Selcuk Carpets – Part 2
This largest surviving Selçuk carpet with the so called “camel foot” device in depressed octagons in rows shows that a Chinese influence, perhaps brought in from imported textiles, metalwork or porcelain, had already been assimilated into Anatolian Selçuk culture by the 13th century.
The “camel foot” medallion is to be seen in a representation of a carpet on a Chinese handscroll dated to the end of the 13th century depicting the Mongol Khan Kubilay hunting in the steppe. The scroll now in the National Palace Museum, Taiwan, was executed by Liu Kuan-Tao in 1280. The illustration shows three camels in a caravan loaded with goods wrapped in carpets and kilims. The third camel displays a carpet with a red field with series of white hexagons on top of each other. These are filled with arrow headed palmettes again filled with hexagonal stars. This same motif is also seen on the third Konya carpet on a lightyellow background with dark red depressed hexagons. This “camel foot” device, lately called the “Türkmen rose” motif, clearly came too Anatolia with the Selçuks.
The fourth carpet measures 2.30×1.14 m . The deep red field of this fragment is filled with diagonal rows of light red, highly stylized floral motifs, basically hexagonal in shape with hooked motifs extending from the sides, and a crescent motif from the tip. The hexagons contain swasticas in red or deep red on a blue or red field. The hexagons are joined to horizontally stepped stems, alternating from right to left in each row.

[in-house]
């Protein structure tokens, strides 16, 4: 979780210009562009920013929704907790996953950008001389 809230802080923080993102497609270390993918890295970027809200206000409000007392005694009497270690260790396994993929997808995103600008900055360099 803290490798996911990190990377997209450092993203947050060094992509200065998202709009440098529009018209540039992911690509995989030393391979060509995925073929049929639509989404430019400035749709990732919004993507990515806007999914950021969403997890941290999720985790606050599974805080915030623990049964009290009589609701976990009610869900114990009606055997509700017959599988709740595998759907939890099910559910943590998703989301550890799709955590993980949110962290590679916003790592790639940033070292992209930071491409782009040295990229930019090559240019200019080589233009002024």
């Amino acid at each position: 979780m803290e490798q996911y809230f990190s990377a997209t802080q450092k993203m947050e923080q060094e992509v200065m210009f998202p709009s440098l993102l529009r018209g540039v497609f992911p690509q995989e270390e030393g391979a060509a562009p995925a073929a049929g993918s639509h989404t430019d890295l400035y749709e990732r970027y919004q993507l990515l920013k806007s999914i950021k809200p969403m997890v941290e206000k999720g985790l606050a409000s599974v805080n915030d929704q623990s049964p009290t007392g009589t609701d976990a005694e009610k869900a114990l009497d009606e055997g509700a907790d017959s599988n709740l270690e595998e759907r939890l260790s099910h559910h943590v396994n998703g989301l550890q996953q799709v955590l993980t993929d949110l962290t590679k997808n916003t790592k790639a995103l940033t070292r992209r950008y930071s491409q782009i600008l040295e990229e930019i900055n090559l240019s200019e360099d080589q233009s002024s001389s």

The pattern of this carpet, as Agnes Geijer has pointed out, resembles a Chinese silk piece belonging to a group found in Egyptian
tombs ofca. 1300. The direct copying of the Chinese silk damask is easily recognizable despite the simplification of the forms and the angularity of the drawing which are necessitated by the coarser carpet technique. But the silk damask is monochrome in color. Besides noting the similarity of the pattern it must be recognized that all kinds of influences are almost always reciprocal. The border consists of a row of squares with protruding hooked motifs resembling that of the second Konya carpet, but here it is depicted in turquoise on a natural brown field. The square of the former has now become an eight-pointed star, and the motif on the side border has wings protruding from each side of the star within a star motif. These wings terminate in hooks and are linked in the center with lozenges. The inner and outer guard borders contain a row of “flint” or “S” motifs decorated with hooks and triangles in white on a red field. The inner guard border is separated from the main field by a wide blue band filled with a light red hooked motif in the corners of the field.